To consider the function of software quality attributes (also known as software quality factors) lets revisit the overall goal of any quality management, namely Fujitsu s slogan Quality built-in with cost and performance as prime consideration.
Given the intangible and abstract nature of software, researchers and practitioners have been looking for ways to characterize software in order to make the benefits and costs more visible (for measurement). This quest continues today but there have been two notable models of software quality attributes, namely:-
These two quality models are summarized below and similarities can be seen.
To begin with there are some common objectives of these models, namely:-
McCall's Quality Model - 1977
Jim McCall produced this model for the US Air Force and the intention was to bridge the gap between users and developers. He tried to map the user view with the developer's priority.
McCall identified three main perspectives for characterizing the quality attributes of a software product.
These perspectives are:-
The product revision perspective identifies quality factors that influence the ability to change the software product, these factors are:-
The product transition perspective identifies quality factors that influence the ability to adapt the software to new environments:-
The product operations perspective identifies quality factors that influence the extent to which the software fulfils its specification:-
For each quality factor McCall defined one or more quality criteria (a way of measurement), in this way an overall quality assessment could be made of a given software product by evaluating the criteria for each factor.
For example the Maintainability quality factor would have criteria of simplicity, conciseness and modularity.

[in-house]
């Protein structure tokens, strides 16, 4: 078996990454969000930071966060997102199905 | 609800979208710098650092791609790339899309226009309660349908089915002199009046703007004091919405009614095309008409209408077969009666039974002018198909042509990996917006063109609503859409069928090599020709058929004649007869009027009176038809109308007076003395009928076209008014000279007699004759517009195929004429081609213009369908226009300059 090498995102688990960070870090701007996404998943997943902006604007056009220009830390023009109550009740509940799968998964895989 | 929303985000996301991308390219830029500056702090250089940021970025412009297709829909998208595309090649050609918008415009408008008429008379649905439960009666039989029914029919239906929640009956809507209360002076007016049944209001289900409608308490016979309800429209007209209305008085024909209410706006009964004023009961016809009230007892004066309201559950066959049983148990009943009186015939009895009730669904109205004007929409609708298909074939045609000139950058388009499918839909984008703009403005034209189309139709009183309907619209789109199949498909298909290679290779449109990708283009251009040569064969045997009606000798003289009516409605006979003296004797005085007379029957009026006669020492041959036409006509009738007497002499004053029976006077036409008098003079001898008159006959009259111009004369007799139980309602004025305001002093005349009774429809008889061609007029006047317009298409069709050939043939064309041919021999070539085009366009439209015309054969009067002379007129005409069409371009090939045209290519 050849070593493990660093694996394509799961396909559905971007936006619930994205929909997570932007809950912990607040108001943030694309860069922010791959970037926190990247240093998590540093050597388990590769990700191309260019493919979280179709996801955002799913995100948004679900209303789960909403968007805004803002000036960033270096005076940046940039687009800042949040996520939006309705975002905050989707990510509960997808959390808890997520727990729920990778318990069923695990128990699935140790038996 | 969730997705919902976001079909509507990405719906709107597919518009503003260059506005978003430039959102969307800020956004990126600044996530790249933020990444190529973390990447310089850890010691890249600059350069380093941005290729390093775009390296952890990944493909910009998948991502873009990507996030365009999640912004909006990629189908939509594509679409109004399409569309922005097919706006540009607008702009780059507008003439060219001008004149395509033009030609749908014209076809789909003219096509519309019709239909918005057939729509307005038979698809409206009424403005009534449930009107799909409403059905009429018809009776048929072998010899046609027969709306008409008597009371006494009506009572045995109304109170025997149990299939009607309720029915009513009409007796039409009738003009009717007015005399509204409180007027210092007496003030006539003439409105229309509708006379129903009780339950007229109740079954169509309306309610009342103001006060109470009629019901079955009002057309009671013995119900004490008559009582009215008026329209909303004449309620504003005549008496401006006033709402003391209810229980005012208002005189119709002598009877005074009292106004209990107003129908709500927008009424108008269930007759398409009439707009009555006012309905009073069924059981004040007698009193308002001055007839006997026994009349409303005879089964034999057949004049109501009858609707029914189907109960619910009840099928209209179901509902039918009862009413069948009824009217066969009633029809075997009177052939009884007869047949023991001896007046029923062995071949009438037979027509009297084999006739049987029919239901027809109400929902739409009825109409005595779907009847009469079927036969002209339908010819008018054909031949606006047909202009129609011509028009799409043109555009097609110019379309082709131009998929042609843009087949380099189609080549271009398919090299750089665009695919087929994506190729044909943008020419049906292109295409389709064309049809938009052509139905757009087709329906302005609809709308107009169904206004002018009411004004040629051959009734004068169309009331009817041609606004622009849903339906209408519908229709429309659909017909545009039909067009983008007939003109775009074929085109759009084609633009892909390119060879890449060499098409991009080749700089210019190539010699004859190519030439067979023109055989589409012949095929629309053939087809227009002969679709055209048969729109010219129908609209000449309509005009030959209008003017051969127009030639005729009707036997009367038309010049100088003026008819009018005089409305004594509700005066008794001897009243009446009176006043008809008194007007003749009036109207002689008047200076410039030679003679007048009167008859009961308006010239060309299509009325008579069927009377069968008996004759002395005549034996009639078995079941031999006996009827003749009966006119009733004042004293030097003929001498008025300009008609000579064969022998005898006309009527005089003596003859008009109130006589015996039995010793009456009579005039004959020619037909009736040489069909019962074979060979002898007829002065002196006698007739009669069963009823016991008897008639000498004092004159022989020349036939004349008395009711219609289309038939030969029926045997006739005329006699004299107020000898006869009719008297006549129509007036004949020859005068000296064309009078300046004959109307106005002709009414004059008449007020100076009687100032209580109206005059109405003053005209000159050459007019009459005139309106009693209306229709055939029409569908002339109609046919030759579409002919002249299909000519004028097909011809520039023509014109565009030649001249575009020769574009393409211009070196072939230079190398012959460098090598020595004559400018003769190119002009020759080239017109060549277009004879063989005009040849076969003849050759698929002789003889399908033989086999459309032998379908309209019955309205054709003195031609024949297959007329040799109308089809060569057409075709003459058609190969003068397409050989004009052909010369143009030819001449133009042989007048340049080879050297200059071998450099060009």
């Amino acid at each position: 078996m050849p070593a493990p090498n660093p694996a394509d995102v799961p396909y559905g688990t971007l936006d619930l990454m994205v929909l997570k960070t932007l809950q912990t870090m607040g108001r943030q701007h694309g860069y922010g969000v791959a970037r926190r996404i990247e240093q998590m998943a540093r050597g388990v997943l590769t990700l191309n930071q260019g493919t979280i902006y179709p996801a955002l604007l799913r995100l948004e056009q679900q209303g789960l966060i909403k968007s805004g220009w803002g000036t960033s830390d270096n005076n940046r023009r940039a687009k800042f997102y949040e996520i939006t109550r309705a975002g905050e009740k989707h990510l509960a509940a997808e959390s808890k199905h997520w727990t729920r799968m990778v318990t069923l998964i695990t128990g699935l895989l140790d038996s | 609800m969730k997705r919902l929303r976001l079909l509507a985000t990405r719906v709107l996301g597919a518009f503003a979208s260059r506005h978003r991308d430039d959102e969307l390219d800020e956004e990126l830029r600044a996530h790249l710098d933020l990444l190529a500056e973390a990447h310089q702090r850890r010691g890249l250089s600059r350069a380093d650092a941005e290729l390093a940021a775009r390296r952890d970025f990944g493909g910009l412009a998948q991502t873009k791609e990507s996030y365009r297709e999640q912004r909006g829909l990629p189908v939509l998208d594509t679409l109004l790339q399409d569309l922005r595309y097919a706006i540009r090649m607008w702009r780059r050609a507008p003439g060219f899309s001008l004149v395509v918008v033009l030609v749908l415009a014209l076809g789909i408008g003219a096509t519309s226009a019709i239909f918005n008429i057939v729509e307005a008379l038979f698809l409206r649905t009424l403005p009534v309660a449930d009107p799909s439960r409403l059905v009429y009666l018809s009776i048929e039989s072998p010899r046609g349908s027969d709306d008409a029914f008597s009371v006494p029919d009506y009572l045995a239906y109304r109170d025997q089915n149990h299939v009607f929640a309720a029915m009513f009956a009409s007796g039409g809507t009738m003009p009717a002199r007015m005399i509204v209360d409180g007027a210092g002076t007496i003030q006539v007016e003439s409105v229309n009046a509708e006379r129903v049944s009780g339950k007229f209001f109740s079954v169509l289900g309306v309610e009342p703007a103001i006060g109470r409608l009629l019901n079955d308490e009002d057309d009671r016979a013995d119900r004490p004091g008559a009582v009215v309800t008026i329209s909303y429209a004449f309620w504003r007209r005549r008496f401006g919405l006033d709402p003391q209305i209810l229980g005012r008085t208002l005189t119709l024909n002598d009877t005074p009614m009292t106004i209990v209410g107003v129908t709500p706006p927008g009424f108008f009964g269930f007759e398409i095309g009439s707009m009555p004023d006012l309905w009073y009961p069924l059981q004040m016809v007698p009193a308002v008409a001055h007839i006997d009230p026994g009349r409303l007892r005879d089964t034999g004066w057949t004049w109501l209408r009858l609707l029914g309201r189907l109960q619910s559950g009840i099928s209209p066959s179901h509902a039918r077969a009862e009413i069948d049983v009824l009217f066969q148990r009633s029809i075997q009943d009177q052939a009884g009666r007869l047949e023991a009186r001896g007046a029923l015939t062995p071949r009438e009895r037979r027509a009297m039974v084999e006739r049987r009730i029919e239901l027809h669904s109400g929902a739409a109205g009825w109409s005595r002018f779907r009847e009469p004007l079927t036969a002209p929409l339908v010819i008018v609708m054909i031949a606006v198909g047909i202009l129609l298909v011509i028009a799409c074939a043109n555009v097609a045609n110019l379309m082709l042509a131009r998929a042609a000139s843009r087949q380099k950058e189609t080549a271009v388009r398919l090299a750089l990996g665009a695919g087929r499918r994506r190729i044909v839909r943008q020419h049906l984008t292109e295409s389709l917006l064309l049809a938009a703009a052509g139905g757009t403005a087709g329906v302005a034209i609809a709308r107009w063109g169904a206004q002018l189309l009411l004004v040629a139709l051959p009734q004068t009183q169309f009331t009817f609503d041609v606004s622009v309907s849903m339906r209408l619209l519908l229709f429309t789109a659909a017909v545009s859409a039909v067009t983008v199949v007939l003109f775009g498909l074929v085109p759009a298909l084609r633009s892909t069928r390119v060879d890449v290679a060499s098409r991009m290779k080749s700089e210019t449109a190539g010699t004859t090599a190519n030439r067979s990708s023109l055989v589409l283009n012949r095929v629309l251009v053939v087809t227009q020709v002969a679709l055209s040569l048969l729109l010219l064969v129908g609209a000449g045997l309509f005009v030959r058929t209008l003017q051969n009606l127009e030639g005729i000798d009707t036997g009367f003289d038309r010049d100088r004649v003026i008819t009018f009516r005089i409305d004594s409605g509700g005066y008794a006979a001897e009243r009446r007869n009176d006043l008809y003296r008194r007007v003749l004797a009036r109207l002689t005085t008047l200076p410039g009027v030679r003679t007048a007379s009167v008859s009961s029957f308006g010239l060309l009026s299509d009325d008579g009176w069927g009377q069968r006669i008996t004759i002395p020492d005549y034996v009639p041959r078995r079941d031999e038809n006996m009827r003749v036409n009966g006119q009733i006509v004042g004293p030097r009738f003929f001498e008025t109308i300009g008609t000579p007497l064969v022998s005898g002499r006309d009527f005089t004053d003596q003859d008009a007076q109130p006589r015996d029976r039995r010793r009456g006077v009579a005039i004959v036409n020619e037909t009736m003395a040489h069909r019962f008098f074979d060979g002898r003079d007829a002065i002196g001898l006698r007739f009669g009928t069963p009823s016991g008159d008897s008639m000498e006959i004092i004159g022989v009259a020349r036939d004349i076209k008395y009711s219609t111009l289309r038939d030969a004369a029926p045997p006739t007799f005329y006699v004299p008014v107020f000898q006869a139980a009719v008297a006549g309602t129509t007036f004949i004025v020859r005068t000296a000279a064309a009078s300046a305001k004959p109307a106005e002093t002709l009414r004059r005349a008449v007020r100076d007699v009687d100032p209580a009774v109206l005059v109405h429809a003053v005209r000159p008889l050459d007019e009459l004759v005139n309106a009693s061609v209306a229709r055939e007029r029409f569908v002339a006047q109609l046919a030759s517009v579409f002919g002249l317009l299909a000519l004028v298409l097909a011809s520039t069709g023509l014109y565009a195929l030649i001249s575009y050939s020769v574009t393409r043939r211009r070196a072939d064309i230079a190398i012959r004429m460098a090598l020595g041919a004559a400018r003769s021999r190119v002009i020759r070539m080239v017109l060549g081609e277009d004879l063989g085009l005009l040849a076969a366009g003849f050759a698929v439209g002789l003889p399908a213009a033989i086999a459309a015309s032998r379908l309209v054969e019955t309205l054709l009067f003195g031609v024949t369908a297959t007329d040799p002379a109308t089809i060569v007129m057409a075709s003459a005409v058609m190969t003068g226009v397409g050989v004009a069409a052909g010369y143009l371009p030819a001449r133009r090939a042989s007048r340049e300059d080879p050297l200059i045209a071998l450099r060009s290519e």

Boehm's Quality Model - 1978
At the highest level of his model, Boehm defined three primary uses (or basic software requirements), these three primary uses are:-
These three primary uses had quality factors associated with them , representing the next level of Boehm's hierarchical model.
Boehm identified seven quality factors, namely:-
Summary of the two models
Although only a summary of the two example software factor models has been given, some comparisons and observations can be made that generalize the overall quest to characterize software.
Both of McCall and Boehm models follow a similar structure, with a similar purpose. They both attempt to breakdown the software artifact into constructs that can be measured. Some quality factors are repeated, for example: usability, portability, efficiency and reliability.
The presence of more or less factors is not, however, indicative of a better or worse model.
The value of these, and other models, is purely a pragmatic one and not in the semantics or structural differences.
The extent to which one model allows for an accurate measurement (cost and benefit) of the software will determine its value.
It is unlikely that one of the current models will emerge as the best and other models will surely be proposed, this reflects the intangible nature of software and the essential difficulties that this brings. The ISO 9126 model of software characteristics represents the ISO's recent attempt to define a set of useful quality characteristics.
No guarantee (or claim) is made regarding the accuracy of this information. Any questions or comments should be sent to:-